Privacy Shield, the new international framework allowing companies to transfer customer data between the EU and the U.S., is getting good reviews so far, but some companies aren't betting on it for the long term.
Companies using Privacy Shield worry that it may face the same fate as long-used predecessor the Safe Harbor Framework, which was overturned by the European Court of Justice in October 2015 after revelations of mass surveillance by the U.S National Security Agency.
Digital Rights Ireland and French civil liberties group La Quadrature du Net have also challenged Privacy Shield in court, saying the new framework doesn't adequately protect Europeans' privacy.
While U.S. companies are embracing Privacy Shield, many European businesses are "still concerned that Privacy Shield will not hold up under court scrutiny, and they will find themselves in the same scenario as they were in October 2015, when the Safe Harbor agreement was struck down," said Deema Freij, global privacy officer at Intralinks, a New York cloud-based content collaboration provider.
Some European companies see Privacy Shield certification as a "tick box" compliance exercise, she added. With some doubts about its long-term viability, companies should also consider other data transfer agreements, such as EU model clauses or binding corporate rules, she recommended.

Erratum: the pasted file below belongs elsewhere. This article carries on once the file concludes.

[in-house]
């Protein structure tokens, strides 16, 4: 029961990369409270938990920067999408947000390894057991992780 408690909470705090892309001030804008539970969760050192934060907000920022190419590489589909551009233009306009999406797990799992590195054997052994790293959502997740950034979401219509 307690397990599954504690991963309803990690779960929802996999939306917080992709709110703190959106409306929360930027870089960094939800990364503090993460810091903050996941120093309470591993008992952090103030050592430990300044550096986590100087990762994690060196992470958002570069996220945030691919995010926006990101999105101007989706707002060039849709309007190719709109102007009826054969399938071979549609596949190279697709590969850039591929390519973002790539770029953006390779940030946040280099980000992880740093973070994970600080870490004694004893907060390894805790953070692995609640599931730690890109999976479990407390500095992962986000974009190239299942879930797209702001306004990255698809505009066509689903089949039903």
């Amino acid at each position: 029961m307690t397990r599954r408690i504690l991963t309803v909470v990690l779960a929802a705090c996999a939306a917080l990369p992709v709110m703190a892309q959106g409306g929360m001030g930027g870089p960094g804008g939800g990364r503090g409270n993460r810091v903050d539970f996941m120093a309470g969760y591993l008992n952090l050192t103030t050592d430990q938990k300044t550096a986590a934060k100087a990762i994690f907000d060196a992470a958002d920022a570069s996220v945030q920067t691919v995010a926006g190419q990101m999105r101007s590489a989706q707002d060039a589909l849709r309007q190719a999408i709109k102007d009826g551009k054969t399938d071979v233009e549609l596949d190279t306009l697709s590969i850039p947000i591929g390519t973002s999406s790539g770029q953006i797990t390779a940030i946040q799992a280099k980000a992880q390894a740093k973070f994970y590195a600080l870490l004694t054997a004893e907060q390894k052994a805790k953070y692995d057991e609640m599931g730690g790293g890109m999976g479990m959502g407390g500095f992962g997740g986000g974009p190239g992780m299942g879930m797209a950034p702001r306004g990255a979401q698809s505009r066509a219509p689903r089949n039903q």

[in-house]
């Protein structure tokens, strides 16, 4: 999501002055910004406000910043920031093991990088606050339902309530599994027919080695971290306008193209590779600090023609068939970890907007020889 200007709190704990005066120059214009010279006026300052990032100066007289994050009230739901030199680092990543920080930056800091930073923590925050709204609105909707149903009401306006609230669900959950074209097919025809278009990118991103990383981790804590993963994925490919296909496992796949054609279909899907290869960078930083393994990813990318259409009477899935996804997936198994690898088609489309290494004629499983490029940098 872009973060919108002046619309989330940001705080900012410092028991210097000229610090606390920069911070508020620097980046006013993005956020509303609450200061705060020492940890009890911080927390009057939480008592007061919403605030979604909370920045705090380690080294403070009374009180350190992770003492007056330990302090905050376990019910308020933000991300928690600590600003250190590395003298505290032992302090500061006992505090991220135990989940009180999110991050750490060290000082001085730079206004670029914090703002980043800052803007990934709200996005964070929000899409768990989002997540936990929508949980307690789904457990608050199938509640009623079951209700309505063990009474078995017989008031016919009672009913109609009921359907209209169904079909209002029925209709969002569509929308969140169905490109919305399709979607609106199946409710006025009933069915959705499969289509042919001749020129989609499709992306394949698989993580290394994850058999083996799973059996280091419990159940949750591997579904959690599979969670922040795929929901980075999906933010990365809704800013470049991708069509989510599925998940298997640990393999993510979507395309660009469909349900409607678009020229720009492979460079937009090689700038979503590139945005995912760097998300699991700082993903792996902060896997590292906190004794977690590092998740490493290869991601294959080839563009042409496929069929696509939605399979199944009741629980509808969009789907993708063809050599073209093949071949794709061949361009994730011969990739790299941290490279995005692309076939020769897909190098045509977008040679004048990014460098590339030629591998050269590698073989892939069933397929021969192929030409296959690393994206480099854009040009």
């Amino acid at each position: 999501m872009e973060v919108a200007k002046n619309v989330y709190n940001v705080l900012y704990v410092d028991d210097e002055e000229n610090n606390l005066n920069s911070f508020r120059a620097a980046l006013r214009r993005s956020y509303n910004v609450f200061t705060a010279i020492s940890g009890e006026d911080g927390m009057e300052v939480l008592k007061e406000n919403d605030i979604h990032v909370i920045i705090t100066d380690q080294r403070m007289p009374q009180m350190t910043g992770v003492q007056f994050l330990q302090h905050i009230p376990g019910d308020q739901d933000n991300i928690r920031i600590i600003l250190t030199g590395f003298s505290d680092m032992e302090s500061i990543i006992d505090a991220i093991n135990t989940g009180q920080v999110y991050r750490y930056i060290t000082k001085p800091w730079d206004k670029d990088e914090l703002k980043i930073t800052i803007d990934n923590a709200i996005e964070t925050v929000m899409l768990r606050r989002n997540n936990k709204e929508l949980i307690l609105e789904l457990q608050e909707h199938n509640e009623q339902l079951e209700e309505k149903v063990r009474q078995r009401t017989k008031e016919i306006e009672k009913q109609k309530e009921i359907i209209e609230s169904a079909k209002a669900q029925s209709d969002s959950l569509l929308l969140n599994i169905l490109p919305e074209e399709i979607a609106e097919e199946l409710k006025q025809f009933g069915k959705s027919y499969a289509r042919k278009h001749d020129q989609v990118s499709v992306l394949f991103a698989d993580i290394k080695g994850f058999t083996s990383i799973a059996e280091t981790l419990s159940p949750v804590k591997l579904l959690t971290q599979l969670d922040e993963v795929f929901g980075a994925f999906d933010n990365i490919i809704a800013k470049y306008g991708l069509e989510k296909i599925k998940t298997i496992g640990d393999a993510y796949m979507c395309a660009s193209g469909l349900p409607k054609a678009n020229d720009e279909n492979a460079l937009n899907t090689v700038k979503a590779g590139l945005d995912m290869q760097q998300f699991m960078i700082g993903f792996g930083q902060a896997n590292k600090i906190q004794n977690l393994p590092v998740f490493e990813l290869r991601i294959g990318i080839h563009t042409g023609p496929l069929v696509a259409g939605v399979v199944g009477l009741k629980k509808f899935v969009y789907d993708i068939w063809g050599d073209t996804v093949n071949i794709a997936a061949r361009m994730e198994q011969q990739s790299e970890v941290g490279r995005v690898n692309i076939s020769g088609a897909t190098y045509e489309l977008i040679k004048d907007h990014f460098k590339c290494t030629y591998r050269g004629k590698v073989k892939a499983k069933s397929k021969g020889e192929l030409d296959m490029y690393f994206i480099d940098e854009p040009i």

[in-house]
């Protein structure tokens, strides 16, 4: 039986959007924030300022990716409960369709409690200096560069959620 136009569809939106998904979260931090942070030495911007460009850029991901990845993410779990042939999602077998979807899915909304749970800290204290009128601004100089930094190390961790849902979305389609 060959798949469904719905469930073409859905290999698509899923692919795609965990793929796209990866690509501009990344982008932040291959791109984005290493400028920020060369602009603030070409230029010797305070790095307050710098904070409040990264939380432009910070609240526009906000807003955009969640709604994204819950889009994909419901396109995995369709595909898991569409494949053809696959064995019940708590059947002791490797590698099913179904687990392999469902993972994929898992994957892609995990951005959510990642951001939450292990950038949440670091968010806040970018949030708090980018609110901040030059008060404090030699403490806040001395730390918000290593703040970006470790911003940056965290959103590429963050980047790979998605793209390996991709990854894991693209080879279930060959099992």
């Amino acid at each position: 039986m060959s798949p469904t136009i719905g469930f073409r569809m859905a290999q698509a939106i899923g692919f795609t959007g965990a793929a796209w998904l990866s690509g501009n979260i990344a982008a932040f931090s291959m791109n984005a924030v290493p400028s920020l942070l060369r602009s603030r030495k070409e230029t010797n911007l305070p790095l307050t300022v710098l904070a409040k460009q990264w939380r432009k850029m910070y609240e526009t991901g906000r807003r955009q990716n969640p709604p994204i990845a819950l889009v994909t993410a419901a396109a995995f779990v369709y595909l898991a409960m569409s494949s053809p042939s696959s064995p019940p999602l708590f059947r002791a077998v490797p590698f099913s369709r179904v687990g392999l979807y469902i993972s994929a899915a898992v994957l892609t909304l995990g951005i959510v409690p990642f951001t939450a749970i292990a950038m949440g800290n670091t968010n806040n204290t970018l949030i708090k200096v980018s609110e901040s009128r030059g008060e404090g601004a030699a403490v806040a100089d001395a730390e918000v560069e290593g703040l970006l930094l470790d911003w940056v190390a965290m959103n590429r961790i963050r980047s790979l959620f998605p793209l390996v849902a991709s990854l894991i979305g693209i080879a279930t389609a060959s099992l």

However, if companies can get certainty about Privacy Shield's future, and if it won't be "attacked in the long term by data privacy activists trying to discredit it and challenge its validity, I believe it will work in the long run," Freij added.
More than 1,100 users
As of early December, about five months after Privacy Shield went into effect, about 1,150 U.S. companies had signed up to handle European customer data under Privacy Shield, up from about 500 at the end of September. Another 600 U.S. companies had applications under review.
Those numbers compare to more than 4,500 U.S. companies that had participated in the Safe Harbor data-transfer program, according to the U.S. Department of Commerce.
Like Intralinks, cloud security firm CipherCloud is worried about the legal challenges to Privacy Shield, said David Berman, senior product marketing manager there.
"If a European Court decision does invalidate Privacy Shield, there will be another period of uncertainty" similar to what happened after the Safe Harbor agreement was struck down, he said. "If the new framework can withstand legal challenges it should continue to attract companies that want an overarching mechanism to transfer EU data to the U.S."
Small and medium-size businesses, as well as cloud providers, seem to be embracing Privacy Shield, but the new data transfer rules impose more obligations than the old agreement, Berman said.
"Privacy Shield has more privacy protections for individuals than Safe Harbor, so firms will have to be more diligent and ensure they are complying with the new privacy principles or risk public disclosure of a violation by the U.S. Department of Commerce," he said. "Some firms may find the increased oversight, additional requirements, and sanctions for non-compliance under Privacy Shield a barrier to adoption."
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